The Sage-Grouse is a large, round-winged, ground-dwelling grouse that has finely marked brown, black, buff, and dull white upper parts. Both sexes have a black abdominal patch, which is larger on males. The long tail feathers are variegated and gradually taper to an acute point. Males have an arched yellow comb above the eye, a black throat, a large white patch on the breast and long feathers behind the head at the back of the neck (Connelly et al. 2004). Concealed within the white breast feathers of males are two large air sacs that are inflated and deflated during courtship displays. Male Sage-Grouse average 2.6 kg and measure an average of 65 – 75 cm in length. Females average 1.3 kg and measure 48-58 cm in length (Godfrey 1986, Nelson and Martin 1953, Sibley 2003). There is some indication that Sage-Grouse in Alberta (and perhaps Saskatchewan) are larger than their southern counterparts with an average breeding weight of 3.1 kg for males (Aldridge 2000), and lengths of 69-86 cm for males and 46-61 cm for females (Fisher and Acorn 1998).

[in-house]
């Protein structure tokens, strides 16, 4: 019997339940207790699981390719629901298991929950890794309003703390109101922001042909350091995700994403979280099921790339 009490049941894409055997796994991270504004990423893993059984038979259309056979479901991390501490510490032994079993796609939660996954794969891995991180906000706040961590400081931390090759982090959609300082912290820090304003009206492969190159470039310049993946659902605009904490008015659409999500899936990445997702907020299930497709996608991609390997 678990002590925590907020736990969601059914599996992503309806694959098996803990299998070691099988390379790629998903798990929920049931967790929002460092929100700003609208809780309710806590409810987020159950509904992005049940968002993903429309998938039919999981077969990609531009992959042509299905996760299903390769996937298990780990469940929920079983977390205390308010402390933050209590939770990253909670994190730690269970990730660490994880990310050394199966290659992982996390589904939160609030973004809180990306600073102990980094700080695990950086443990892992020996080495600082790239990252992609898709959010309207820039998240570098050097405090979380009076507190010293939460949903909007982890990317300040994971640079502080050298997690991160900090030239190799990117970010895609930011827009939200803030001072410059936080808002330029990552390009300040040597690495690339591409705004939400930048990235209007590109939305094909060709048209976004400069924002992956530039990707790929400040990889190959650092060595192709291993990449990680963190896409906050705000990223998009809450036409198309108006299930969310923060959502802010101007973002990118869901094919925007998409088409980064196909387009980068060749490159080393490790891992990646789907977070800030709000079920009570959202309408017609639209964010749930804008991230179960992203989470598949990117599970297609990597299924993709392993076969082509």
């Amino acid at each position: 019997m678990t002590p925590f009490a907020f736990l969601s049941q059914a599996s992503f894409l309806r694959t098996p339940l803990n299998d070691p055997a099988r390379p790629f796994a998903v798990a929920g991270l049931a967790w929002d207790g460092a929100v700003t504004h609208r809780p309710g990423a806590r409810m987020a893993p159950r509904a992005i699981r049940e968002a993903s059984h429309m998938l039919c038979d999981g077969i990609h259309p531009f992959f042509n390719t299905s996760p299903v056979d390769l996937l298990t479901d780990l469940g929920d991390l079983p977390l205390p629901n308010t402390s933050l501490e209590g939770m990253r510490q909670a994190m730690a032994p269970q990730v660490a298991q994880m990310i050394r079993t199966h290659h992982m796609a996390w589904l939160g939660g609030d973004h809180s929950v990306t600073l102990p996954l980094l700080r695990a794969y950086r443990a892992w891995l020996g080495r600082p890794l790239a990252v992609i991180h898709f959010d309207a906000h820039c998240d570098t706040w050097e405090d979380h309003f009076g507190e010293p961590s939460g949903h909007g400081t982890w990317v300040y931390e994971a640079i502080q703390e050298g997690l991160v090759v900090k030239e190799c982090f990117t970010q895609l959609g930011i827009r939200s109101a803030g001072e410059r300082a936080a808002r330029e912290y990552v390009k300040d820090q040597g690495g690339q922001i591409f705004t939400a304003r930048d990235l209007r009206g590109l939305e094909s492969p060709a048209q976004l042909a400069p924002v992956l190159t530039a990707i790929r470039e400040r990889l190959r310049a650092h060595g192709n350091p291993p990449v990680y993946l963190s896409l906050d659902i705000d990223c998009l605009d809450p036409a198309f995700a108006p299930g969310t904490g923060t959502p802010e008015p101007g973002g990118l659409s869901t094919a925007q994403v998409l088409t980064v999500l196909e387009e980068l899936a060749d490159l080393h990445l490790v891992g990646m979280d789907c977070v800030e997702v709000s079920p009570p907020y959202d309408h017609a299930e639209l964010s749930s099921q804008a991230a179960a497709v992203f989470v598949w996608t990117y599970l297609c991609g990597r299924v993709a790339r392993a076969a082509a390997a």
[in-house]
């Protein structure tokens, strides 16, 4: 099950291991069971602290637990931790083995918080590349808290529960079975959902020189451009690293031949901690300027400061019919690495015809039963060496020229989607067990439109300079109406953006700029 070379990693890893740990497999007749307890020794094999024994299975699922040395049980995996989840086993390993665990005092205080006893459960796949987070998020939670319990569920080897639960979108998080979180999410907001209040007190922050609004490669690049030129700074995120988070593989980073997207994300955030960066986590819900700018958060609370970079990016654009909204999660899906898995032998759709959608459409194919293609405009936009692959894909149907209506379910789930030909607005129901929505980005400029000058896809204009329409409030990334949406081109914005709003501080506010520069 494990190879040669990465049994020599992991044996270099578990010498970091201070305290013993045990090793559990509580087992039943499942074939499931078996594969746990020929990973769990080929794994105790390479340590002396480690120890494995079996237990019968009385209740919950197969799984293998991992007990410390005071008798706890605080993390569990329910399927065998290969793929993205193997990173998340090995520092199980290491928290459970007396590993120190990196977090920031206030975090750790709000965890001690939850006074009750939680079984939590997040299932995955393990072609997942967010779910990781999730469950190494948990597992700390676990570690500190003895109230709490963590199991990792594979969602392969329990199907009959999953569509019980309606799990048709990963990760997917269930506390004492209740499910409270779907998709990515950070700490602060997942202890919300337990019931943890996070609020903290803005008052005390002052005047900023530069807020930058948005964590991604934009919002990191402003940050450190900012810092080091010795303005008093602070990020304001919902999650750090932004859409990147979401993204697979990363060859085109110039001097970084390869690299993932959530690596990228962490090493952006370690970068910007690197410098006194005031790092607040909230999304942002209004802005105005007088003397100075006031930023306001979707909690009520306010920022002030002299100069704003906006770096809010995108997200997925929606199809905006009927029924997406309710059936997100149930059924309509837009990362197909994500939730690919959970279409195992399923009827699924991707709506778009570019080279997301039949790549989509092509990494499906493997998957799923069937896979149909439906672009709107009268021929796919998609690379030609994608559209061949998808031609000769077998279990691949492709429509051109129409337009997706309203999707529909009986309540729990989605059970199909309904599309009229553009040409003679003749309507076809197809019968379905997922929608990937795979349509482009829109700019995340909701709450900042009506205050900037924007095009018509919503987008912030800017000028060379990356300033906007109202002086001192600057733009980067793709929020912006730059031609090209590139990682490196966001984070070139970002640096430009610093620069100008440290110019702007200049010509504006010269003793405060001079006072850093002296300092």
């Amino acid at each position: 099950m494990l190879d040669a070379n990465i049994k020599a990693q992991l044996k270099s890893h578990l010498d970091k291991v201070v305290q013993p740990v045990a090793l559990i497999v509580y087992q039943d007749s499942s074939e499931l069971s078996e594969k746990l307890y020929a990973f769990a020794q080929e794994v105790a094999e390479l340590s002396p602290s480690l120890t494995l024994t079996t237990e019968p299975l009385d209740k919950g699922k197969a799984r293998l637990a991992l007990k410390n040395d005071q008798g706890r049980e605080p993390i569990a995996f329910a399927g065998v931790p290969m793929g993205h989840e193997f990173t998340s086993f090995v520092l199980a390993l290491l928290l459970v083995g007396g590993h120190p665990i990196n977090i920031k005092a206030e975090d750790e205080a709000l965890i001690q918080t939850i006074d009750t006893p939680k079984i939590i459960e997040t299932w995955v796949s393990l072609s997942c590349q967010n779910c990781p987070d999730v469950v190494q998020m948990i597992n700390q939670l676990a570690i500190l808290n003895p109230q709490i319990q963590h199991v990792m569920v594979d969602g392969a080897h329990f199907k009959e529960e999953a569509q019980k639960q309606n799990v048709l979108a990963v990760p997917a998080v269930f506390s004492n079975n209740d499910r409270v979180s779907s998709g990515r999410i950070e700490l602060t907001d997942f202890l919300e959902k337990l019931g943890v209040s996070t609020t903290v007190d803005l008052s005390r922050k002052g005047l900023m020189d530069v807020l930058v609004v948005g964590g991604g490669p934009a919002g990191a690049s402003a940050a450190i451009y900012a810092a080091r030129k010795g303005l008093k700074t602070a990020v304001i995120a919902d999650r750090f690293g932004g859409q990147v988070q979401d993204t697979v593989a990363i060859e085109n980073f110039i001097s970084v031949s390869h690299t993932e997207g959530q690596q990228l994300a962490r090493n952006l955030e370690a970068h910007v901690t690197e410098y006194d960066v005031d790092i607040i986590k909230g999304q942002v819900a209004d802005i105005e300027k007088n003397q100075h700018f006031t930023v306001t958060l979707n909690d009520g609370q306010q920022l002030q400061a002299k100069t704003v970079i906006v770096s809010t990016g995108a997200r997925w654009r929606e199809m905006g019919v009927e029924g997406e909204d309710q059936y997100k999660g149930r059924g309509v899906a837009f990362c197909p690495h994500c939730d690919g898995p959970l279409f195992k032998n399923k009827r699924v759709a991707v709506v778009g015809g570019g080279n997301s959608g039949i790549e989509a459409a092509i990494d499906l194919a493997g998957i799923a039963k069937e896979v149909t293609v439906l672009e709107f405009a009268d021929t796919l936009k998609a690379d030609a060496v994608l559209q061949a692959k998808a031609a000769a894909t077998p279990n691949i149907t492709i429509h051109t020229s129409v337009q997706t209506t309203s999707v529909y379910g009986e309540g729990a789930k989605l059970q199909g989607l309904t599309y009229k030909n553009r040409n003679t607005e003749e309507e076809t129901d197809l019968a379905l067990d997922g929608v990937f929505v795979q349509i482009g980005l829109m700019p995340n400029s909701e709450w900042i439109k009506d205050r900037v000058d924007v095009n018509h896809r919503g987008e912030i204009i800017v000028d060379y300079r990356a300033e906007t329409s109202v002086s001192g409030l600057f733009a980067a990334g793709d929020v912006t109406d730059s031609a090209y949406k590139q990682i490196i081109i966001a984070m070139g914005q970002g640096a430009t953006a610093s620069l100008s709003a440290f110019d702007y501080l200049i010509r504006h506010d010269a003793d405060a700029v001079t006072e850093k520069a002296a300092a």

1.2.1 Reproduction and productivity
Sage-Grouse are polygynous (one male mating with more than one female with the female selecting the male with which she mates) (Bergerud 1988a, Connelly et al. 2004) with males performing ritualistic displays (strutting) on communal leks to attract and mate with receptive females (Connelly et al. 2004). Males begin displaying at leks as soon as sites are clear of snow (mid-March in Alberta) and continue until late-May (Aldridge 2000). Strutting commences before sunrise each morning and continues until about a half hour after sunrise (Aldridge 2000, Jenni and Hartzler 1978). Males also display during the pre-sunset hours but Kerwin (1971) found that typically the evening display was less intense, of shorter duration, and attended by fewer birds. However, males may also display well into the night during a full moon. Males arrive on leks earlier and display longer as the breeding season progresses, especially if there are females present (Jenni and Hartzler 1978, Patterson 1952, Scott 1942). In Alberta, breeding normally occurs over a two-week period with peak female attendance in early April. Most yearling males attend leks about 2-3 weeks after peak female attendance and after the majority of breeding has occurred (Aldridge 2000, Emmons and Braun 1984, Eng 1963, Jenni and Hartzler 1978). Not all males display at leks as some yearling males may display infrequently or not at all. There may also be mobile groups of yearling males that display for females away from traditional lek sites (Dunn and Braun 1986).